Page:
Barry Schwabsky


    THOUGH CAI GUO QIANG EMIGRATED to Japan in 1986 and now lives in New York, his recent exhibition “Flying Dragon in the Heavens,” at Copenhagen’s Louisiana Museum, clearly presented him as a contemporary artist from China, his birthplace. This emphasis on his origins was made all the more evident by pairing the show with a remarkable archaeological exhibition, “Men and Gods: New Discoveries from Ancient China,” comprising works on loan from the People’s Republic. In the introduction to the accompanying catalogue, curator Anneli Fuchs reminds us that Cai’s “oeuvre rests on a foundation of religious,

  • Archie Rand

    Archie Rand has always emphasized the fact that his education included both Color Field and realist painting, and that his friendship with Philip Guston taught him something about how the two might be mingled without being synthesized. At the same time, Rand’s vocabulary encompasses both the raucously disruptive nonsense of cartoons and mural painting’s rhetoric of high-minded collective address. In that sense he has less in common with many of the painters who emerged, as he did, in the ’70s than with those of the ’30s—he may be less like alumni of CalArts than those of the WPA, even if his

  • “Fielding”

    In a cultural context in which the model for painting is fundamentally expressionist (the salient references being Asger Jorn and Per Kirkeby)—recent attempts to break free of this model have generally revolved around video and photographic work that often leaves the expressionist paradigm intact (if tacit)—any attempt to articulate an alternative model for and through painting is bound to seem questionable. Although “Fielding” included artists from France, Germany, Denmark and the Netherlands, I was not entirely surprised when a Danish artist referred to the exhibition as “that show

  • Manuel Alvarez Bravo

    In the great portrait Frida Kahlo in Manuel Alvarez Bravo’s Studio, 1930s, the painter’s head, with its penetrating, questioning eyes, is twice rhymed elsewhere: in the mirrored ball next to her arm, which (like the mirror in Velasquez’ Las Meninas) gathers, concentrates, and somehow expands the space in the studio, thereby returning it as a distorted reflection; and in the carving on the floor behind her, staring blind-eyed and open-mouthed at nothing. This seems to say that, like any art, photography can encompass the function of the all-gathering yet alienating mirror, or the unseeing yet

  • Marnie Weber

    Walt Disney meets recovered-memory therapy: the imagineering of trauma would seem to be the subject of “Lost in the Woods,” the first East Coast exhibition by Los Angeles–based artist/musician Marnie Weber. The show included twenty-four photocollages and two video/sculpture installations, and was accompanied by a fourteen-song CD, Cry, for Happy (1996). The disk helps fill in a bit more (not a lot more, mind you) of the underlying narrative, which concerns a girl named Happy who wanders through a forest only fitfully able to distinguish her identity from those of the woods’ various animal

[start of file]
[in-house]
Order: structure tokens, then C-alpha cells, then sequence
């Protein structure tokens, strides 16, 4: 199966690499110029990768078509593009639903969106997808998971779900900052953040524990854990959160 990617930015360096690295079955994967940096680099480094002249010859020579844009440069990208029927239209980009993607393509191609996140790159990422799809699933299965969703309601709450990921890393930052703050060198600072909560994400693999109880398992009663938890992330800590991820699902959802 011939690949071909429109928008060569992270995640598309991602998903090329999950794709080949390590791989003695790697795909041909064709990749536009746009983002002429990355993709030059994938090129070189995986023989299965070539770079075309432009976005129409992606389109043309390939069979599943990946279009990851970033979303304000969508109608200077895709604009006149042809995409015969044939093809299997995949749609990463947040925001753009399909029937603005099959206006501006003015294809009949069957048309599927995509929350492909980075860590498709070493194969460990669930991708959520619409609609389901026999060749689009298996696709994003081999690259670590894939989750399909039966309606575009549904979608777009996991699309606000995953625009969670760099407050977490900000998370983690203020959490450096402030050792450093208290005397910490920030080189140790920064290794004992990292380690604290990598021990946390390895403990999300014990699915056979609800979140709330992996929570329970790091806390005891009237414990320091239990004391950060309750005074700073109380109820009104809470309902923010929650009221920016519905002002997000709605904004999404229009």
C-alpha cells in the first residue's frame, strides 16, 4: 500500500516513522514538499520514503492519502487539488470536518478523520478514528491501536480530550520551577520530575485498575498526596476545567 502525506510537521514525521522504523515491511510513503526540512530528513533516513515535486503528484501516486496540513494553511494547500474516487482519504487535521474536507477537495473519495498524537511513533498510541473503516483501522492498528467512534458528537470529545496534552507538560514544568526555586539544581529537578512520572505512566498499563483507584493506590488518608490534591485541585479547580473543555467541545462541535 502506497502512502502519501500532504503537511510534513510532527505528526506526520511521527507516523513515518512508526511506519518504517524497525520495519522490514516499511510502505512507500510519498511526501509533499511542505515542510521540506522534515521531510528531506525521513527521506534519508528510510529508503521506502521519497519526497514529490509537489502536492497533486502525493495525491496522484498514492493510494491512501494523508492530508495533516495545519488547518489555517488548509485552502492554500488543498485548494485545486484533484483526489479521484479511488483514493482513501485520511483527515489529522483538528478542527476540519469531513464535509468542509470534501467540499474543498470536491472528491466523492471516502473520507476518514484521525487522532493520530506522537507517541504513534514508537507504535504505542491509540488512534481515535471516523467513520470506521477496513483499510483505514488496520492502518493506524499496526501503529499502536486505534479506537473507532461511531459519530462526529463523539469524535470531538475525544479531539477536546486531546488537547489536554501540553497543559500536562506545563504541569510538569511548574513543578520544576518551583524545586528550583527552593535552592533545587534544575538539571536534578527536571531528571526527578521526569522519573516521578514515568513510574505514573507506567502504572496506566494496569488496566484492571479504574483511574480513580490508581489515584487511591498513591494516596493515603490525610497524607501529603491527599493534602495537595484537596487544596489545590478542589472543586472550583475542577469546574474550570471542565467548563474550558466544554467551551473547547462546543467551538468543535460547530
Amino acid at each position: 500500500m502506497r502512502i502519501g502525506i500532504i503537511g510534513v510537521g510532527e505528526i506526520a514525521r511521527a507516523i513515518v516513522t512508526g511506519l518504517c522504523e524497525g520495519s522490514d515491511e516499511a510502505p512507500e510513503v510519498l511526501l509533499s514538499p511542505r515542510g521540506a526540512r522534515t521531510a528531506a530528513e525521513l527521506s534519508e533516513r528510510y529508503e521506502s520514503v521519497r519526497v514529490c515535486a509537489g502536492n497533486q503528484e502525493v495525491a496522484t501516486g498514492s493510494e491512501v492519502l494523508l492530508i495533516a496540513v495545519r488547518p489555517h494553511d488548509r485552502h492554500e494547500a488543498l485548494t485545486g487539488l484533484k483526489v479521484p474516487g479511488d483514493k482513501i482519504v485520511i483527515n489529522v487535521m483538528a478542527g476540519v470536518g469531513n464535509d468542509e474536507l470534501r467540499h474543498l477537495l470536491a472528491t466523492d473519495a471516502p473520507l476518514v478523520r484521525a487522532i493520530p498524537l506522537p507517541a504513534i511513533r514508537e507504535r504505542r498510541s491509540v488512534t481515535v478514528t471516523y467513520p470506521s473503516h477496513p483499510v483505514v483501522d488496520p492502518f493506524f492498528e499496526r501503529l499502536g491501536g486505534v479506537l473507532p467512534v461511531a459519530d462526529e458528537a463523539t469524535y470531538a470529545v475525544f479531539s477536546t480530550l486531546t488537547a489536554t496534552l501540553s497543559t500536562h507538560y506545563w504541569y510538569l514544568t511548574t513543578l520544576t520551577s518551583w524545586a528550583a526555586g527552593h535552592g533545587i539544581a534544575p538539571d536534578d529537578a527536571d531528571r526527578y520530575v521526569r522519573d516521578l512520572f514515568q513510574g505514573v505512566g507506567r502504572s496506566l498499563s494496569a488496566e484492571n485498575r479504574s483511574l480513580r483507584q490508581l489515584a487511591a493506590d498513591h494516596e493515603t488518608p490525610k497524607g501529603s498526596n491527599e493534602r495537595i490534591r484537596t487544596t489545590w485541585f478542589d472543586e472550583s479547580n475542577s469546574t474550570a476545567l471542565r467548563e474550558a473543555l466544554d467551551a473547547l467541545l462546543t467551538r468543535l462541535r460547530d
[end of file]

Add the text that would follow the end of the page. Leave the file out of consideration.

• Carol Rama

    This show was the first solo American exhibition by Carol Rama, a cult figure in her native Italy since 1945, when her premiere exhibition at age twenty-seven was immediately shut down by police on the grounds of obscenity. While the work from that show disappeared, a number of drawings on view here dated from the ’30s and early to mid ’40s. The chaotic post-Mussolini period was clearly no friendlier than that of dictatorial order to so monstrous a spirit as Rama’s, who speaks in an interview of her profound desire to “incazzare tutti” (piss everyone off). These early works give a pretty good

  • Agnes Martin

    We don’t go to an Agnes Martin exhibition expecting surprise—although good art is always surprising, a source of stimulation rather than the placidity into which memory can sometimes flatten our recollection of work so apparently self—consistent as Martin’s. Eschewing dramatic changes in her approach to painting as much as dramatic conflict within any particular work, Martin depends for her surprises on the degree to which the effects of her paintings can vary within severe limits. On these grounds this was one of her finest exhibitions in some time. The work was even more concentrated and

  • Rochelle Feinstein

    Rochelle Feinstein’s paintings can be complex, contradictory, and full of rowdy visual cacophony. Or they can be simple, obvious, even dumb. In neither case are they easy to ignore. These works undoubtedly eschew whatever remains of the desire for something “purely” visual or optical in “abstract painting”; they clearly assume, and at times proclaim, a semiotic and discursive model for their own activity. But that does not mean—even, perhaps especially when they are at their most obvious—that they accept an ideal of communicative clarity or declamatory certainty. Rather, their effect is to

  • Leon Polk Smith

    “Geometrical abstraction” often tends toward the iconic. It seeks reduction to a contemplative essence that can monopolize the viewer’s attention. Such works—Ad Reinhardt’s black paintings, for instance—rebuff close hanging, all the more so when it comes to similar works by a single artist. So perhaps Leon Polk Smith had a point to make by crowding two not-very-large rooms with no less than sixteen substantial paintings (some of them already seen at his 1995–96 retrospective at the Brooklyn Museum) made between 1990 and 1994, for what sadly turned out to be the last solo show of his life. These

  • John Millei

    Should the facile painter be envied or pitied? Perhaps the better question is, Who is to be pitied more, the facile painter who remains imprisoned by his proficiency, luxuriating in its pleasurable trivialities—or the one who feels the constraints his talents impose on his expression, flailing against the bars of style? To his credit, if not his comfort, John Millei clearly belongs among the latter class of artists. There’s something cruel, therefore, in gathering together so much of his production over the last eight years, as this show did. Where a smaller exhibition of a single series might